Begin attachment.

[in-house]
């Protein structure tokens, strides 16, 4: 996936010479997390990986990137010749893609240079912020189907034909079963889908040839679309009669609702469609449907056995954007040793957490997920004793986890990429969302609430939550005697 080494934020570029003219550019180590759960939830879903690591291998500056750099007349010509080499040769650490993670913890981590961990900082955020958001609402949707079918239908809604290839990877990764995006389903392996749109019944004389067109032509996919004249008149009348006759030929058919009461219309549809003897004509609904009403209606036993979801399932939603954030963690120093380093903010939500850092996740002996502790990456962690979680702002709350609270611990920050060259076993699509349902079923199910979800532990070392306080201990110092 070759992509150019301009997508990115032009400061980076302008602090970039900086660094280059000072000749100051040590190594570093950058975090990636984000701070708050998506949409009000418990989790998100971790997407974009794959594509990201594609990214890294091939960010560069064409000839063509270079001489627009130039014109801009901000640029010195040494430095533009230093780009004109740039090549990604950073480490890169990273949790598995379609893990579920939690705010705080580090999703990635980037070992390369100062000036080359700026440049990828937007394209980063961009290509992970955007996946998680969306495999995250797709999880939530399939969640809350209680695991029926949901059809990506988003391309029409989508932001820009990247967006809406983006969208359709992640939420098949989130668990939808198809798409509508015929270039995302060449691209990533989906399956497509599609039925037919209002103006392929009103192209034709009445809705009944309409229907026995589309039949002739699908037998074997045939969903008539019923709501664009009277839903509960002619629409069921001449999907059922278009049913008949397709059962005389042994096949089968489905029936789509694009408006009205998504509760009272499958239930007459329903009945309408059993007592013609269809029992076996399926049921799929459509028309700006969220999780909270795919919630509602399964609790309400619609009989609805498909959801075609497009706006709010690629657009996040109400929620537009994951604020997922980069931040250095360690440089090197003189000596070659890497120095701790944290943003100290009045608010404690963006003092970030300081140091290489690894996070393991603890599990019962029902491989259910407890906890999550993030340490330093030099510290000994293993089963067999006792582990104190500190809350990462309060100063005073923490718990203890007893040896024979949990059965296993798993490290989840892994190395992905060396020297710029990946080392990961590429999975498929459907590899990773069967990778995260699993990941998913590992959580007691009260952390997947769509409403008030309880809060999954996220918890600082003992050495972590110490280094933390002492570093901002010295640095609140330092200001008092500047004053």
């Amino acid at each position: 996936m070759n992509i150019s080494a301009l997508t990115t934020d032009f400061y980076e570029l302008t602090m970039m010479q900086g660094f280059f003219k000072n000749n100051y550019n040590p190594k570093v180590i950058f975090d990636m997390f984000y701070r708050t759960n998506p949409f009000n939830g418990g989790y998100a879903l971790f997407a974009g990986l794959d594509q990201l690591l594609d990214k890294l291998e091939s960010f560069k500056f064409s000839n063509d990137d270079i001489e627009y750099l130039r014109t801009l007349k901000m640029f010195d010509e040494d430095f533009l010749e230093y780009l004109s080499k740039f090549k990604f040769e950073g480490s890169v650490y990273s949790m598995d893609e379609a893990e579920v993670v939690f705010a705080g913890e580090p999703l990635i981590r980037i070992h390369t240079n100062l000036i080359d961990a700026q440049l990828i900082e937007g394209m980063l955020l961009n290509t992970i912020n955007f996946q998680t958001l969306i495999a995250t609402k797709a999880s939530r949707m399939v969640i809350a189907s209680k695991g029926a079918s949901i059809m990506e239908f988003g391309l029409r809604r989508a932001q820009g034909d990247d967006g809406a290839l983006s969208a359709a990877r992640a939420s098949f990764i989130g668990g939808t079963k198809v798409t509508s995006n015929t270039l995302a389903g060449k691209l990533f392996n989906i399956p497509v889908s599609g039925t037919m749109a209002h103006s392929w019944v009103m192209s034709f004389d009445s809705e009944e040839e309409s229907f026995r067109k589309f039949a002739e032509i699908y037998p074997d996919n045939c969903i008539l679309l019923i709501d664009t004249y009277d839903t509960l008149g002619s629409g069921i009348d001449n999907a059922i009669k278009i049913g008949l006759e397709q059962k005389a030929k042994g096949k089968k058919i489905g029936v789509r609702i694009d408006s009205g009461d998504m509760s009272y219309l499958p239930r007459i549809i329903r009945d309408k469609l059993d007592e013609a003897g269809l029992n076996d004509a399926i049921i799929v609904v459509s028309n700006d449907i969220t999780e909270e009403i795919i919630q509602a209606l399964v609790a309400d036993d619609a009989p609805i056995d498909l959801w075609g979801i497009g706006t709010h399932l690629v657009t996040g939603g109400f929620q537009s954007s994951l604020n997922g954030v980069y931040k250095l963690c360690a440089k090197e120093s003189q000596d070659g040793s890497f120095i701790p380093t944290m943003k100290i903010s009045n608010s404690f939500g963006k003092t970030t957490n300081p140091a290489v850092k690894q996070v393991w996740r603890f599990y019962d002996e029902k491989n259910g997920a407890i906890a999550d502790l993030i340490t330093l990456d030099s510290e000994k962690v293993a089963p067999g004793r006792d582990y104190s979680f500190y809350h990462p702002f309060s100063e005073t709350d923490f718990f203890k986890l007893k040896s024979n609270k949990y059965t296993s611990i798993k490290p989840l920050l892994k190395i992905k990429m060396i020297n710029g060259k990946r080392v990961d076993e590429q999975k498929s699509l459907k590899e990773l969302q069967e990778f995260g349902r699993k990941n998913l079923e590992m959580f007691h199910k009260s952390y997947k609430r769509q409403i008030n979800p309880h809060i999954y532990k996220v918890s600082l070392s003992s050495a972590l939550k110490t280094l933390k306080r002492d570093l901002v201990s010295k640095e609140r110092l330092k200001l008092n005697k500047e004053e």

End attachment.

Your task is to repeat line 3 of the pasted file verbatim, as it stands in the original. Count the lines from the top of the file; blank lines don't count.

């Amino acid at each position: 996936m070759n992509i150019s080494a301009l997508t990115t934020d032009f400061y980076e570029l302008t602090m970039m010479q900086g660094f280059f003219k000072n000749n100051y550019n040590p190594k570093v180590i950058f975090d990636m997390f984000y701070r708050t759960n998506p949409f009000n939830g418990g989790y998100a879903l971790f997407a974009g990986l794959d594509q990201l690591l594609d990214k890294l291998e091939s960010f560069k500056f064409s000839n063509d990137d270079i001489e627009y750099l130039r014109t801009l007349k901000m640029f010195d010509e040494d430095f533009l010749e230093y780009l004109s080499k740039f090549k990604f040769e950073g480490s890169v650490y990273s949790m598995d893609e379609a893990e579920v993670v939690f705010a705080g913890e580090p999703l990635i981590r980037i070992h390369t240079n100062l000036i080359d961990a700026q440049l990828i900082e937007g394209m980063l955020l961009n290509t992970i912020n955007f996946q998680t958001l969306i495999a995250t609402k797709a999880s939530r949707m399939v969640i809350a189907s209680k695991g029926a079918s949901i059809m990506e239908f988003g391309l029409r809604r989508a932001q820009g034909d990247d967006g809406a290839l983006s969208a359709a990877r992640a939420s098949f990764i989130g668990g939808t079963k198809v798409t509508s995006n015929t270039l995302a389903g060449k691209l990533f392996n989906i399956p497509v889908s599609g039925t037919m749109a209002h103006s392929w019944v009103m192209s034709f004389d009445s809705e009944e040839e309409s229907f026995r067109k589309f039949a002739e032509i699908y037998p074997d996919n045939c969903i008539l679309l019923i709501d664009t004249y009277d839903t509960l008149g002619s629409g069921i009348d001449n999907a059922i009669k278009i049913g008949l006759e397709q059962k005389a030929k042994g096949k089968k058919i489905g029936v789509r609702i694009d408006s009205g009461d998504m509760s009272y219309l499958p239930r007459i549809i329903r009945d309408k469609l059993d007592e013609a003897g269809l029992n076996d004509a399926i049921i799929v609904v459509s028309n700006d449907i969220t999780e909270e009403i795919i919630q509602a209606l399964v609790a309400d036993d619609a009989p609805i056995d498909l959801w075609g979801i497009g706006t709010h399932l690629v657009t996040g939603g109400f929620q537009s954007s994951l604020n997922g954030v980069y931040k250095l963690c360690a440089k090197e120093s003189q000596d070659g040793s890497f120095i701790p380093t944290m943003k100290i903010s009045n608010s404690f939500g963006k003092t970030t957490n300081p140091a290489v850092k690894q996070v393991w996740r603890f599990y019962d002996e029902k491989n259910g997920a407890i906890a999550d502790l993030i340490t330093l990456d030099s510290e000994k962690v293993a089963p067999g004793r006792d582990y104190s979680f500190y809350h990462p702002f309060s100063e005073t709350d923490f718990f203890k986890l007893k040896s024979n609270k949990y059965t296993s611990i798993k490290p989840l920050l892994k190395i992905k990429m060396i020297n710029g060259k990946r080392v990961d076993e590429q999975k498929s699509l459907k590899e990773l969302q069967e990778f995260g349902r699993k990941n998913l079923e590992m959580f007691h199910k009260s952390y997947k609430r769509q409403i008030n979800p309880h809060i999954y532990k996220v918890s600082l070392s003992s050495a972590l939550k110490t280094l933390k306080r002492d570093l901002v201990s010295k640095e609140r110092l330092k200001l008092n005697k500047e004053e």